“Ah!” she exclaimed, as soon as I was by her side, “I think you might find time to come and see me!”
“My beloved one, it is not that I cannot find time, but I am so jealous of my love that I would rather die than let it be known publicly. I have been thinking of inviting you all to dine with me at Frascati. I will send you a phaeton, and I trust that some lucky accident will smile upon our love.”
“Oh! yes, do, dearest! I am sure your invitation will be accepted:”
In a quarter of an hour the rest of the family came in, and I proffered my invitation for the following Sunday, which happened to be the Festival of St. Ursula, patroness of Lucrezia’s youngest sister. I begged Donna Cecilia to bring her as well as her son. My proposal being readily accepted, I gave notice that the phaeton would be at Donna Cecilia’s door at seven o’clock, and that I would come myself with a carriage for two persons.
The next day I went to M. Dalacqua, and, after my lesson, I saw Barbara who, passing from one room to another, dropped a paper and earnestly looked at me. I felt bound to pick it up, because a servant, who was at hand, might have seen it and taken it. It was a letter, enclosing another addressed to her lover. The note for me ran thus: “If you think it to be a sin to deliver the enclosed to your friend, burn it. Have pity on an unfortunate girl, and be discreet.”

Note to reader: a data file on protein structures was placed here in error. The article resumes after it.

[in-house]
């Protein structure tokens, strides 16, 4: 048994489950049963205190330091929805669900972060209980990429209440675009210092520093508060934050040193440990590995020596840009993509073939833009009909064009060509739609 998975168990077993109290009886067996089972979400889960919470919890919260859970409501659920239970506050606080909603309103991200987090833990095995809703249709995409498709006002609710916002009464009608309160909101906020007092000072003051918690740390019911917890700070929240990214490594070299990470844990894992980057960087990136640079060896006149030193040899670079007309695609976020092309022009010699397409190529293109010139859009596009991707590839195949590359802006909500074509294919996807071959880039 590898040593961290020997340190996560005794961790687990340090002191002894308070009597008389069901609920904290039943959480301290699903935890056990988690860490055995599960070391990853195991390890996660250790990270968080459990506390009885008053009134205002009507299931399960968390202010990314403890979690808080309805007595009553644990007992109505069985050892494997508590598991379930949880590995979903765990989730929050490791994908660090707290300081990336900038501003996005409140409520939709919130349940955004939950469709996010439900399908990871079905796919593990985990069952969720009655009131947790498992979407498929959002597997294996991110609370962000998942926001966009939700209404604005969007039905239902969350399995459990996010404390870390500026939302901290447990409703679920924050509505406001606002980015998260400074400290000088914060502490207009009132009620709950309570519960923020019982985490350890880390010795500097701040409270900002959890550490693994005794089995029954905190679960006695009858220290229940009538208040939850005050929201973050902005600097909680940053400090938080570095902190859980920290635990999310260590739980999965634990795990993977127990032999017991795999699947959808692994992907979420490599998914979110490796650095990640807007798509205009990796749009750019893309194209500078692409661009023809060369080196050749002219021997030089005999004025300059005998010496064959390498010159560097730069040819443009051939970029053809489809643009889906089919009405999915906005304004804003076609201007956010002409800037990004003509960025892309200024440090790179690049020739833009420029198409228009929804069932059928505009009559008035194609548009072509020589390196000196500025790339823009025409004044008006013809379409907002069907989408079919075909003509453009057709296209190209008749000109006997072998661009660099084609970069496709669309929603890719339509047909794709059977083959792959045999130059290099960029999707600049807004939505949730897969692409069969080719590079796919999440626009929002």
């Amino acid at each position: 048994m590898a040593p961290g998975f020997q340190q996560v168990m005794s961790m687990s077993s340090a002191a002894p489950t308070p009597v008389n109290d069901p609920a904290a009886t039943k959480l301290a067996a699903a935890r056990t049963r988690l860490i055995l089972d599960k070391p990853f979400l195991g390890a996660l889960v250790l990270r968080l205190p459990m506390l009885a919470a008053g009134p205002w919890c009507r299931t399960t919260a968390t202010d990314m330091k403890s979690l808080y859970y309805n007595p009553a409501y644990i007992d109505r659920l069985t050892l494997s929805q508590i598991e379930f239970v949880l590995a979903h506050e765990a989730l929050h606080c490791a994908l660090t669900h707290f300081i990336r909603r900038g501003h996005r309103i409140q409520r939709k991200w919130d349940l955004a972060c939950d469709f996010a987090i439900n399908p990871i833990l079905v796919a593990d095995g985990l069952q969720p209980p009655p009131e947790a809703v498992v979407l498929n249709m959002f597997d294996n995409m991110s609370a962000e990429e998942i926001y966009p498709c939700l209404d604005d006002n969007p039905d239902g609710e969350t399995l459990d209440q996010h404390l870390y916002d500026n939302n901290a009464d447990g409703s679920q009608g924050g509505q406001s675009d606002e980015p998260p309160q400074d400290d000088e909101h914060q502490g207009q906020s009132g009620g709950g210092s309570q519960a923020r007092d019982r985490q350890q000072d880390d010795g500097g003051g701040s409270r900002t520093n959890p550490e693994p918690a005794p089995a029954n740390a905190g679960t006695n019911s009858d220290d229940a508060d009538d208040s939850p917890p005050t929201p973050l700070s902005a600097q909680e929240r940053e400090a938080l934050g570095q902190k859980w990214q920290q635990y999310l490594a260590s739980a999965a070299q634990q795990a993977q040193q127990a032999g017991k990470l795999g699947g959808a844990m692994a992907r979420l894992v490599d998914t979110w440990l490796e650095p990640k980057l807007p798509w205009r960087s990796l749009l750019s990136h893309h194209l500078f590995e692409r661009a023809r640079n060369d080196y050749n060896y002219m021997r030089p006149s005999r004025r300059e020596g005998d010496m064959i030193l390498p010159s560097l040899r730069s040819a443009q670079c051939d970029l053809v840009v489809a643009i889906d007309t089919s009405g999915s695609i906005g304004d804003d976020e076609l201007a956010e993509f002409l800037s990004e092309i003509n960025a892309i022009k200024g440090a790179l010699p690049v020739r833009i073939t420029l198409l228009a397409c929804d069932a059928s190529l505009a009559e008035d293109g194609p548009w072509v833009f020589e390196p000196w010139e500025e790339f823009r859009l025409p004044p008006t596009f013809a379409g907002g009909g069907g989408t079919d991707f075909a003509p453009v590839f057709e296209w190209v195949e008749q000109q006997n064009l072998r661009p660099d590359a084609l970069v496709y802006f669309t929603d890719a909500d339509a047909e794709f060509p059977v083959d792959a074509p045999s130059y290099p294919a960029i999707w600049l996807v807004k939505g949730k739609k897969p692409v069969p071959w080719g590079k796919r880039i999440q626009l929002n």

The enclosed letter which was unsealed, ran as follows: “If you love me as deeply as ‘I love you, you cannot hope to be happy without me; we cannot correspond in any other way than the one I am bold enough to adopt. I am ready to do anything to unite our lives until death. Consider and decide.”
The cruel situation of the poor girl moved me almost to tears; yet I determined to return her letter the next day, and I enclosed it in a note in which I begged her to excuse me if I could not render her the service she required at my hands. I put it in my pocket ready for delivery. The next day I went for my lesson as usual, but, not seeing Barbara, I had no opportunity of returning her letter, and postponed its delivery to the following day. Unfortunately, just after I had returned to my room, the unhappy lover made his appearance. His eyes were red from weeping, his voice hoarse; he drew such a vivid picture of his misery, that, dreading some mad action counselled by despair, I could not withhold from him the consolation which I knew it was in my power to give. This was my first error in this fatal business; I was the victim of my own kindness.